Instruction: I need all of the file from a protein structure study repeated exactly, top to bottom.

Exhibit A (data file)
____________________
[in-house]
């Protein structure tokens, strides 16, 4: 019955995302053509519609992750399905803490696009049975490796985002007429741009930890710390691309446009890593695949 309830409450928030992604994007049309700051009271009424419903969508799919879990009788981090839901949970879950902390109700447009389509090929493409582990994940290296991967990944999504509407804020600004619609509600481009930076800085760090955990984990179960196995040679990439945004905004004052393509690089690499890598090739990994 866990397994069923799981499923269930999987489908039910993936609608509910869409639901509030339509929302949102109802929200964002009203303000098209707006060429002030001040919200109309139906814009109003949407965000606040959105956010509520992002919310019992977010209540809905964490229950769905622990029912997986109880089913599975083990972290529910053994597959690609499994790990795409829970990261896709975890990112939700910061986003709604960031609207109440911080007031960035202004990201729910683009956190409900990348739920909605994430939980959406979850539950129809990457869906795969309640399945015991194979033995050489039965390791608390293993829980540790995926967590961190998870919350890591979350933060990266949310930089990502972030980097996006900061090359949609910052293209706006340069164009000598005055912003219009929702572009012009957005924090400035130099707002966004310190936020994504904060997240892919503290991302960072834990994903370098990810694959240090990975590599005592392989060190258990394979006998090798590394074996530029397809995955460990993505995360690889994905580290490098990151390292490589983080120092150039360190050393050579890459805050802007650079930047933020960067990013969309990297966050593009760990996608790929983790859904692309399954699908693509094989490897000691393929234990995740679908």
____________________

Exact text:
[in-house]
């Protein structure tokens, strides 16, 4: 019955995302053509519609992750399905803490696009049975490796985002007429741009930890710390691309446009890593695949 309830409450928030992604994007049309700051009271009424419903969508799919879990009788981090839901949970879950902390109700447009389509090929493409582990994940290296991967990944999504509407804020600004619609509600481009930076800085760090955990984990179960196995040679990439945004905004004052393509690089690499890598090739990994 866990397994069923799981499923269930999987489908039910993936609608509910869409639901509030339509929302949102109802929200964002009203303000098209707006060429002030001040919200109309139906814009109003949407965000606040959105956010509520992002919310019992977010209540809905964490229950769905622990029912997986109880089913599975083990972290529910053994597959690609499994790990795409829970990261896709975890990112939700910061986003709604960031609207109440911080007031960035202004990201729910683009956190409900990348739920909605994430939980959406979850539950129809990457869906795969309640399945015991194979033995050489039965390791608390293993829980540790995926967590961190998870919350890591979350933060990266949310930089990502972030980097996006900061090359949609910052293209706006340069164009000598005055912003219009929702572009012009957005924090400035130099707002966004310190936020994504904060997240892919503290991302960072834990994903370098990810694959240090990975590599005592392989060190258990394979006998090798590394074996530029397809995955460990993505995360690889994905580290490098990151390292490589983080120092150039360190050393050579890459805050802007650079930047933020960067990013969309990297966050593009760990996608790929983790859904692309399954699908693509094989490897000691393929234990995740679908």